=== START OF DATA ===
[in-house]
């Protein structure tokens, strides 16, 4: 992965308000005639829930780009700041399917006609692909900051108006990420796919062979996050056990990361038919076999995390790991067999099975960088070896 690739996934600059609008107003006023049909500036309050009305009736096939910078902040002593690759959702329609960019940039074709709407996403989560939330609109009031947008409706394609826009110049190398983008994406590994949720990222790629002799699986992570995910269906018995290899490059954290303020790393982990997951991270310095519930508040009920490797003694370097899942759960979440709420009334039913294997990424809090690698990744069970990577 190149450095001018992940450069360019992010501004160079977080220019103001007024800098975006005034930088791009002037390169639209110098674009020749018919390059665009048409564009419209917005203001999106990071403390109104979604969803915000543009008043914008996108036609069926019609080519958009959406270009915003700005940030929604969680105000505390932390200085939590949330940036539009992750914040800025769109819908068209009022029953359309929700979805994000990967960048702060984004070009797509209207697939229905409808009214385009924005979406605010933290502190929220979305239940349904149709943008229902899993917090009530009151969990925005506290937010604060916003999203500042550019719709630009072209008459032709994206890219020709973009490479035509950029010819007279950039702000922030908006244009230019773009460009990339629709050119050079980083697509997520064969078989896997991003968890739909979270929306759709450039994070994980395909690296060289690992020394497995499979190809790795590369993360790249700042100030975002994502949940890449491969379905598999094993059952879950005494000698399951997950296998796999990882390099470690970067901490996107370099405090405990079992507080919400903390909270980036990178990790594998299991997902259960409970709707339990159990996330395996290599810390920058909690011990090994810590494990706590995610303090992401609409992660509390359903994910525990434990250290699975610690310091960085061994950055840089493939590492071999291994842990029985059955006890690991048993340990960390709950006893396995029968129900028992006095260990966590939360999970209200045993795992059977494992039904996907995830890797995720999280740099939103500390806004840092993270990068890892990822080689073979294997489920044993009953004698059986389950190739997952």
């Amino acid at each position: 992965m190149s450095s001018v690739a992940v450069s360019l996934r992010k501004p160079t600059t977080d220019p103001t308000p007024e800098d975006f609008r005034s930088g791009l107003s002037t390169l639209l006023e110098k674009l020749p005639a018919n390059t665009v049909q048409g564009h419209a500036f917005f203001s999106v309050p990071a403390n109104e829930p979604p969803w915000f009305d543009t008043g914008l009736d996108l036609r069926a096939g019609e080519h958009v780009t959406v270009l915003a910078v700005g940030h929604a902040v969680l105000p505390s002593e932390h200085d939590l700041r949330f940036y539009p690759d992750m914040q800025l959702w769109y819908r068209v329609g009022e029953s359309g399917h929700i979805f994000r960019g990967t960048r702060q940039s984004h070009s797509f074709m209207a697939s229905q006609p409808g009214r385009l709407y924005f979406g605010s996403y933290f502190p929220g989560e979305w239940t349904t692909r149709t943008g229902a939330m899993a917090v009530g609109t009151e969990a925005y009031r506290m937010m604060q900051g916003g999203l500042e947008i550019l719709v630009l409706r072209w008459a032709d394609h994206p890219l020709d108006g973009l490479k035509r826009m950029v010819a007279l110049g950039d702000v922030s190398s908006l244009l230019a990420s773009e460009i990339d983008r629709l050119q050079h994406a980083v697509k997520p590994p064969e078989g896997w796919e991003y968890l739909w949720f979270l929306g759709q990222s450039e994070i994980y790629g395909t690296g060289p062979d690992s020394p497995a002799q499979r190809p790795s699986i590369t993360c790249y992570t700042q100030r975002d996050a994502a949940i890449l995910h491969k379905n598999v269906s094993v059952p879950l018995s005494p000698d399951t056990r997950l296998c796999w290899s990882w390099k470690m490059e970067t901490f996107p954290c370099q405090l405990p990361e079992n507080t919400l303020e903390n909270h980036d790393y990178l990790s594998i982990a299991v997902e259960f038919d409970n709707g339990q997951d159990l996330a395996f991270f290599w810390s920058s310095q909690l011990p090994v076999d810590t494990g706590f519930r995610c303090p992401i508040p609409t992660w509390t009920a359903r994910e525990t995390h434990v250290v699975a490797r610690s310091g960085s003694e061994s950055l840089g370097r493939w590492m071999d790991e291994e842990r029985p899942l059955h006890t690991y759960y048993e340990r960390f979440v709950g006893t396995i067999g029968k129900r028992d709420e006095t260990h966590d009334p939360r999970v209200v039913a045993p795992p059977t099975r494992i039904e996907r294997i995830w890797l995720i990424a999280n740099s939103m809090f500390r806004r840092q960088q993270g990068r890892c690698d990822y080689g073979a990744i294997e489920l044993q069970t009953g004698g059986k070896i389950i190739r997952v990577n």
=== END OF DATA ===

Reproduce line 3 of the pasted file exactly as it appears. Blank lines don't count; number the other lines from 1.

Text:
């Amino acid at each position: 992965m190149s450095s001018v690739a992940v450069s360019l996934r992010k501004p160079t600059t977080d220019p103001t308000p007024e800098d975006f609008r005034s930088g791009l107003s002037t390169l639209l006023e110098k674009l020749p005639a018919n390059t665009v049909q048409g564009h419209a500036f917005f203001s999106v309050p990071a403390n109104e829930p979604p969803w915000f009305d543009t008043g914008l009736d996108l036609r069926a096939g019609e080519h958009v780009t959406v270009l915003a910078v700005g940030h929604a902040v969680l105000p505390s002593e932390h200085d939590l700041r949330f940036y539009p690759d992750m914040q800025l959702w769109y819908r068209v329609g009022e029953s359309g399917h929700i979805f994000r960019g990967t960048r702060q940039s984004h070009s797509f074709m209207a697939s229905q006609p409808g009214r385009l709407y924005f979406g605010s996403y933290f502190p929220g989560e979305w239940t349904t692909r149709t943008g229902a939330m899993a917090v009530g609109t009151e969990a925005y009031r506290m937010m604060q900051g916003g999203l500042e947008i550019l719709v630009l409706r072209w008459a032709d394609h994206p890219l020709d108006g973009l490479k035509r826009m950029v010819a007279l110049g950039d702000v922030s190398s908006l244009l230019a990420s773009e460009i990339d983008r629709l050119q050079h994406a980083v697509k997520p590994p064969e078989g896997w796919e991003y968890l739909w949720f979270l929306g759709q990222s450039e994070i994980y790629g395909t690296g060289p062979d690992s020394p497995a002799q499979r190809p790795s699986i590369t993360c790249y992570t700042q100030r975002d996050a994502a949940i890449l995910h491969k379905n598999v269906s094993v059952p879950l018995s005494p000698d399951t056990r997950l296998c796999w290899s990882w390099k470690m490059e970067t901490f996107p954290c370099q405090l405990p990361e079992n507080t919400l303020e903390n909270h980036d790393y990178l990790s594998i982990a299991v997902e259960f038919d409970n709707g339990q997951d159990l996330a395996f991270f290599w810390s920058s310095q909690l011990p090994v076999d810590t494990g706590f519930r995610c303090p992401i508040p609409t992660w509390t009920a359903r994910e525990t995390h434990v250290v699975a490797r610690s310091g960085s003694e061994s950055l840089g370097r493939w590492m071999d790991e291994e842990r029985p899942l059955h006890t690991y759960y048993e340990r960390f979440v709950g006893t396995i067999g029968k129900r028992d709420e006095t260990h966590d009334p939360r999970v209200v039913a045993p795992p059977t099975r494992i039904e996907r294997i995830w890797l995720i990424a999280n740099s939103m809090f500390r806004r840092q960088q993270g990068r890892c690698d990822y080689g073979a990744i294997e489920l044993q069970t009953g004698g059986k070896i389950i190739r997952v990577n």